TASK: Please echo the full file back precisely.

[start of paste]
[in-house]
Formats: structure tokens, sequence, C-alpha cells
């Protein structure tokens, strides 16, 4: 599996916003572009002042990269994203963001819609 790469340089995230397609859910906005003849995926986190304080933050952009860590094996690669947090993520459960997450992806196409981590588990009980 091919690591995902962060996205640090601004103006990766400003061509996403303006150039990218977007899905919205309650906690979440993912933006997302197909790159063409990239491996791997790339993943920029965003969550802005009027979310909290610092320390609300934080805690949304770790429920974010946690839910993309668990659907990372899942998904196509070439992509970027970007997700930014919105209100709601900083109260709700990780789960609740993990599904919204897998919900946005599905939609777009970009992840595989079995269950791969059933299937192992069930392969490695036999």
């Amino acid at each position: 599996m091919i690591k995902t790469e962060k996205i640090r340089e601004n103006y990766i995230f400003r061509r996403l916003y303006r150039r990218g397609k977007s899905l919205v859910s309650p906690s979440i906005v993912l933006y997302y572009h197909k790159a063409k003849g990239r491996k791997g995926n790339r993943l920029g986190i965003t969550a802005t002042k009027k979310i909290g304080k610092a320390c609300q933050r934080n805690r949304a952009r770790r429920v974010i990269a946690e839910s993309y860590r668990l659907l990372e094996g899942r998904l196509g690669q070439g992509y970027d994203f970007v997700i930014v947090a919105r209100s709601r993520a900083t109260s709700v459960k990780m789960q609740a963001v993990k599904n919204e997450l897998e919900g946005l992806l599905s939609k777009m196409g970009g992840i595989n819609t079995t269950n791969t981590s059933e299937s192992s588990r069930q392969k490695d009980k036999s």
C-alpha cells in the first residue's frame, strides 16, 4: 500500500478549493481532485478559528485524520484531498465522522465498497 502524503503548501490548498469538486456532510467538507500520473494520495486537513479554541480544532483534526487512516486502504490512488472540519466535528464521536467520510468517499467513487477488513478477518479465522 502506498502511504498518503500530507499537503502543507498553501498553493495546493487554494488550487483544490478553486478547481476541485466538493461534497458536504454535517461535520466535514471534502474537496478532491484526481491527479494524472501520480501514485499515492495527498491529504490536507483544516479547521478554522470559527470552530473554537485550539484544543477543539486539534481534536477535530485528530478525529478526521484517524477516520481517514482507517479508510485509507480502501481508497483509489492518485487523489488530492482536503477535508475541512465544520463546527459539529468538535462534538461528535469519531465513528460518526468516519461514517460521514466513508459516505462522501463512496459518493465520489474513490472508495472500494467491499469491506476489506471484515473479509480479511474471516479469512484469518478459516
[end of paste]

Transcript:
[in-house]
Formats: structure tokens, sequence, C-alpha cells
């Protein structure tokens, strides 16, 4: 599996916003572009002042990269994203963001819609 790469340089995230397609859910906005003849995926986190304080933050952009860590094996690669947090993520459960997450992806196409981590588990009980 091919690591995902962060996205640090601004103006990766400003061509996403303006150039990218977007899905919205309650906690979440993912933006997302197909790159063409990239491996791997790339993943920029965003969550802005009027979310909290610092320390609300934080805690949304770790429920974010946690839910993309668990659907990372899942998904196509070439992509970027970007997700930014919105209100709601900083109260709700990780789960609740993990599904919204897998919900946005599905939609777009970009992840595989079995269950791969059933299937192992069930392969490695036999």
């Amino acid at each position: 599996m091919i690591k995902t790469e962060k996205i640090r340089e601004n103006y990766i995230f400003r061509r996403l916003y303006r150039r990218g397609k977007s899905l919205v859910s309650p906690s979440i906005v993912l933006y997302y572009h197909k790159a063409k003849g990239r491996k791997g995926n790339r993943l920029g986190i965003t969550a802005t002042k009027k979310i909290g304080k610092a320390c609300q933050r934080n805690r949304a952009r770790r429920v974010i990269a946690e839910s993309y860590r668990l659907l990372e094996g899942r998904l196509g690669q070439g992509y970027d994203f970007v997700i930014v947090a919105r209100s709601r993520a900083t109260s709700v459960k990780m789960q609740a963001v993990k599904n919204e997450l897998e919900g946005l992806l599905s939609k777009m196409g970009g992840i595989n819609t079995t269950n791969t981590s059933e299937s192992s588990r069930q392969k490695d009980k036999s």
C-alpha cells in the first residue's frame, strides 16, 4: 500500500478549493481532485478559528485524520484531498465522522465498497 502524503503548501490548498469538486456532510467538507500520473494520495486537513479554541480544532483534526487512516486502504490512488472540519466535528464521536467520510468517499467513487477488513478477518479465522 502506498502511504498518503500530507499537503502543507498553501498553493495546493487554494488550487483544490478553486478547481476541485466538493461534497458536504454535517461535520466535514471534502474537496478532491484526481491527479494524472501520480501514485499515492495527498491529504490536507483544516479547521478554522470559527470552530473554537485550539484544543477543539486539534481534536477535530485528530478525529478526521484517524477516520481517514482507517479508510485509507480502501481508497483509489492518485487523489488530492482536503477535508475541512465544520463546527459539529468538535462534538461528535469519531465513528460518526468516519461514517460521514466513508459516505462522501463512496459518493465520489474513490472508495472500494467491499469491506476489506471484515473479509480479511474471516479469512484469518478459516